The wonder, as they prepare to face Maccabi Tel Aviv, is whether it’s all getting to Chelsea’s heads. Jose Mourinho actually claimed his newly shorn scalp wasn’t the “war haircut” of 2006 as he came into his Champions League press conference with a new look, and initially tried to stay composed amid so many questions over his side’s dismal form. But it wasn’t long until he got combative — and very defensive.
After what has been the worst league run of the Portuguese’s entire career, with just four points from five games, he was asked about the theory that his third season is when the fire starts to run it. It’s when results falter. He exploded, raising his voice to shout down the question.
He also offered a rather one-sided and revisionist history lesson.
“In Porto, I didn’t have a third season. In Inter, I didn’t have a third season. My third season at Chelsea, the first time, I won the FA Cup and the Carling Cup, and I played the Champions League semi-finals. These are my third seasons.
“So click Google instead of asking stupid questions. You spoke about the third season, and I’m telling you the question is stupid.”
By then, the questioner attempted to say winning cups wasn’t quite the point, but Mourinho again interrupted.
“I know the point is that the question is stupid.”
On a very simplistic level, Mourinho is right. If you were to Google his third seasons, you would see campaigns superior to the vast majority of managers’ best seasons. The real point, however, is that they show a clear regression from his own best seasons and lend credence to the view that his intense style of coaching does not lend itself to the long term and building a dynasty.
“I think that’s another question,” Mourinho eventually responded. “I haven’t done that [built a dynasty]. This is the first time I’m going for that, and I don’t have experience of it in the past.”
But, as regards the third season?
“I have nothing to show to anyone. Nothing.”
It was just that he then made a big show of talking about how many medals he can put on the table.
“It’s the same music the fans sing every game: We know what we are, champions of England. Nobody can steal our trophies, our history. Nobody can do that. You can try, but you can’t do that. We know what we are. Champions of England.”
A further curiosity is that this goes against much of what Mourinho has said in his career. Here was a man talking about how much his greatest past results still matter, despite propelling most of his greatest seasons by preaching that nothing matters except the next result.
The current reality is that Chelsea badly need a positive result in their next game against Maccabi to restore confidence. Mourinho admitted that after Saturday’s 3-1 defeat to Everton — which left him with just four points, the worst return from a five-game spell in his career — but went back on it a little here.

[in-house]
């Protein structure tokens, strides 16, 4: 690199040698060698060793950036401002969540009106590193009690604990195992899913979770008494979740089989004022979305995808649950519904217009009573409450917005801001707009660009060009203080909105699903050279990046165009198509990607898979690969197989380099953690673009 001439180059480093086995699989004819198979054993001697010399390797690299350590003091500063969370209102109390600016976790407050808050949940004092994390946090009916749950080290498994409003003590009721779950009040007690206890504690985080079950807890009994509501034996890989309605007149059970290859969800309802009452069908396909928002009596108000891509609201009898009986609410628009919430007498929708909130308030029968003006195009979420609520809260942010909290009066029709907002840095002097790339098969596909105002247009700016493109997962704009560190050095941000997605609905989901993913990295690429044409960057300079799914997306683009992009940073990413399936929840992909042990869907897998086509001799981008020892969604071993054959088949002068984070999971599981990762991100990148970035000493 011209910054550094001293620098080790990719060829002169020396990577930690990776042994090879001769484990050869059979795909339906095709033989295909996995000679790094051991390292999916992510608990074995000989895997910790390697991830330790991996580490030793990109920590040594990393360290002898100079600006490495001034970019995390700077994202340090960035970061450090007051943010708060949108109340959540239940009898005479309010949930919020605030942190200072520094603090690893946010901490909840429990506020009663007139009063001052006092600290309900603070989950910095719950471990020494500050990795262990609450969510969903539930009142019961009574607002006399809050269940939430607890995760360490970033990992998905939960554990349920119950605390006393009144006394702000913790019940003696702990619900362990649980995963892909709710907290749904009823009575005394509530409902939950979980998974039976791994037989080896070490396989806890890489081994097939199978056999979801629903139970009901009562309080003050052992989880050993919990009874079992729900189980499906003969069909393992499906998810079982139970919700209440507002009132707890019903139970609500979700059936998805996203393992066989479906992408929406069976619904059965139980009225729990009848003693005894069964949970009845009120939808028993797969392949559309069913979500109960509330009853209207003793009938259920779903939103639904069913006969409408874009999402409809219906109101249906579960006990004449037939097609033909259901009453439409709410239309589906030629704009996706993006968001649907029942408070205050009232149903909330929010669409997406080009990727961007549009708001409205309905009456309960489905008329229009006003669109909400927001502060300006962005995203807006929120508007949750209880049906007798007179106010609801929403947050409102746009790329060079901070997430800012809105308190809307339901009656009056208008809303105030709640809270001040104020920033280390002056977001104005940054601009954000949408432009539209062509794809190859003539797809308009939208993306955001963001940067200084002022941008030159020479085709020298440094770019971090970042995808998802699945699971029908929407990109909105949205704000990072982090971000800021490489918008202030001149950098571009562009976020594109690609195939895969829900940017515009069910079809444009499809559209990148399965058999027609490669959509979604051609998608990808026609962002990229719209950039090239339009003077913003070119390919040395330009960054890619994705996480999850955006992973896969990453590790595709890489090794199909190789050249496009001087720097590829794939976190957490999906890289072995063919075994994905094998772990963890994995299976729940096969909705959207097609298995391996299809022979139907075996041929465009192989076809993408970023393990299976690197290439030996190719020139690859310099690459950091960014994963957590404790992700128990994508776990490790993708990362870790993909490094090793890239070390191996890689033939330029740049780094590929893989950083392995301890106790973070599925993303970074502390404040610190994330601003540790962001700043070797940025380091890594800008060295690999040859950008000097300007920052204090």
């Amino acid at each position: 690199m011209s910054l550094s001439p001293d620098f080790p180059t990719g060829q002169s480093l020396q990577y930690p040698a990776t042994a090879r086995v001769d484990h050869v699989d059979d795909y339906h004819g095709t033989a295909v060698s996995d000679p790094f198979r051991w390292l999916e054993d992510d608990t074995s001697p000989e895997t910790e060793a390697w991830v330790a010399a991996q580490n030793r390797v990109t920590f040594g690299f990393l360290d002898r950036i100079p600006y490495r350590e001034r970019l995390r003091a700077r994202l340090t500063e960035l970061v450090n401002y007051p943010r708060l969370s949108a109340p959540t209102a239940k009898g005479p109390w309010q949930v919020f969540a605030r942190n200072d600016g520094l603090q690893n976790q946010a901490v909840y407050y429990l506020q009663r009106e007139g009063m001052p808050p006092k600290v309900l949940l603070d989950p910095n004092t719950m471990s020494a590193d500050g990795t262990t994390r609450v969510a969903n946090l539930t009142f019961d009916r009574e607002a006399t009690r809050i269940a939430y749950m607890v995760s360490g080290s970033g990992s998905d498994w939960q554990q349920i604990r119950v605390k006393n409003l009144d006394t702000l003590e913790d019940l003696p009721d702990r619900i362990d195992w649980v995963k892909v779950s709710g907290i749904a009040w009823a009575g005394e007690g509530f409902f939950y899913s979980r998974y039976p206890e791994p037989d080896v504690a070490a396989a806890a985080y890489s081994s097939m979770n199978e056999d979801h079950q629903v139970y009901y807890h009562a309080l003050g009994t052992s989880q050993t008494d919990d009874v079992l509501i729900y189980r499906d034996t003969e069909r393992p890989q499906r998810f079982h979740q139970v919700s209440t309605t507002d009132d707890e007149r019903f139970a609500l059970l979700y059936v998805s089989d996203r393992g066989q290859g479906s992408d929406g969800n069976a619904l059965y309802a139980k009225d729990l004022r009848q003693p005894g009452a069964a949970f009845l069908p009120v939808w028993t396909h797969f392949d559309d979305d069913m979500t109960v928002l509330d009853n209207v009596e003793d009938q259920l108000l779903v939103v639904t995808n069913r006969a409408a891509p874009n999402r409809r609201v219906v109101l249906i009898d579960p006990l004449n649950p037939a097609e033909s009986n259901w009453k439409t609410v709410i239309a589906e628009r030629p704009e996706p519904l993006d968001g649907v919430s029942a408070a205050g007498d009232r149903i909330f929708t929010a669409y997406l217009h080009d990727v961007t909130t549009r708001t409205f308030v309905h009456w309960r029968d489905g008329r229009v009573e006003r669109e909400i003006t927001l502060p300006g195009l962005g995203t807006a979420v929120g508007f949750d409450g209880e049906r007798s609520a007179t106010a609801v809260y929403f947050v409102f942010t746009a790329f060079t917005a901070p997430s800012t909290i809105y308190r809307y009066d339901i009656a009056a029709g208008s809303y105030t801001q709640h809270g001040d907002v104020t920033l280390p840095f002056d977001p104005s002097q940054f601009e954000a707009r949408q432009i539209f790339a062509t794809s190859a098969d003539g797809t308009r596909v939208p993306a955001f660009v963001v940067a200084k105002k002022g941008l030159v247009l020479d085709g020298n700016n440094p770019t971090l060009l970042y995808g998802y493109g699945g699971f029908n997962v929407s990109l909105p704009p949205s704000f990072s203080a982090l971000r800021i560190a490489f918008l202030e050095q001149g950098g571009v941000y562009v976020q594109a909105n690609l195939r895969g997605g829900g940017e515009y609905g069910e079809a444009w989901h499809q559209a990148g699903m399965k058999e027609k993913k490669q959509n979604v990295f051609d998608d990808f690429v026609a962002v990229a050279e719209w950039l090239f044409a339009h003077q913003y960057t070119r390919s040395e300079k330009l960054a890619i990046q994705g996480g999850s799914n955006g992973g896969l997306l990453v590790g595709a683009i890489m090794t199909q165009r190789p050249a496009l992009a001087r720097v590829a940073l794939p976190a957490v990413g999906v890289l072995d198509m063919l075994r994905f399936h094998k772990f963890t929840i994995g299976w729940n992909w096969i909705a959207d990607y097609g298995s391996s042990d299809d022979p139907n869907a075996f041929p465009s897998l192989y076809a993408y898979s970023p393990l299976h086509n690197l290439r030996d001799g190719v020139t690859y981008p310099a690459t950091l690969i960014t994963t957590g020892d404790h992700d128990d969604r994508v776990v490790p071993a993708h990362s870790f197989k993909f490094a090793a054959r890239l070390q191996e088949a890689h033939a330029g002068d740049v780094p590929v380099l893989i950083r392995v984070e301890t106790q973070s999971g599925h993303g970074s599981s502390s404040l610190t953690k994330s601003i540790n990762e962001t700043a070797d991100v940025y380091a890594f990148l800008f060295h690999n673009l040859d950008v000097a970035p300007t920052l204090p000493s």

He said the players are “frustrated and not happy” with results, but denied a listless atmosphere, as well as stories of in-fighting and tension. He again tried to put it down to mere circumstance.
“It’s sad that it’s like that,” the Portuguese said of all the speculation. “It’s so simple to accept the results are not good, because that’s football — bad luck, bad moments.
“The only real problem we have is we don’t have good results. Our lives are about getting good results but, you know, at other clubs you have to go back two, three, five, six, ten years to remember good results. In our case you have to go back three months. Three months we were the best team in the country, the best manager, the players. So we’re not happy, but we know what we are.”
As regards why they are where they are, he was still unwilling to publicly pin-point a reason. Mourinho is trying to change things, though. He has attempted to foster a sense of business at training — which is why so much attention was paid to his “war haircut”, which is what he called it in 2006 — and he admitted he will alter the team.
“Yes I will make a couple of changes because I have to try a different dynamic, I have to try a couple of different faces, and to give chances to people who have not been playing but have been working hard.”
That is also why this game has a hard edge. On the one hand, Maccabi are the perfect opponents to get back on track. On the other, another failure to win would only deepen the crisis. Chelsea will have to keep their heads.
Begovic; Azpilicueta, Terry, Cahill, Kenedy; Matic, Ramires, Oscar; Pedro, Remy, Hazard.
Maccabi Tel Aviv (4-2-3-1):
Rajkovic; Spungin, Ben Haim I, Carlos Garcia, Tibi, Rikan; Ben Haim II, Igiebor, Alberman, Mitrovic; Zahavi.
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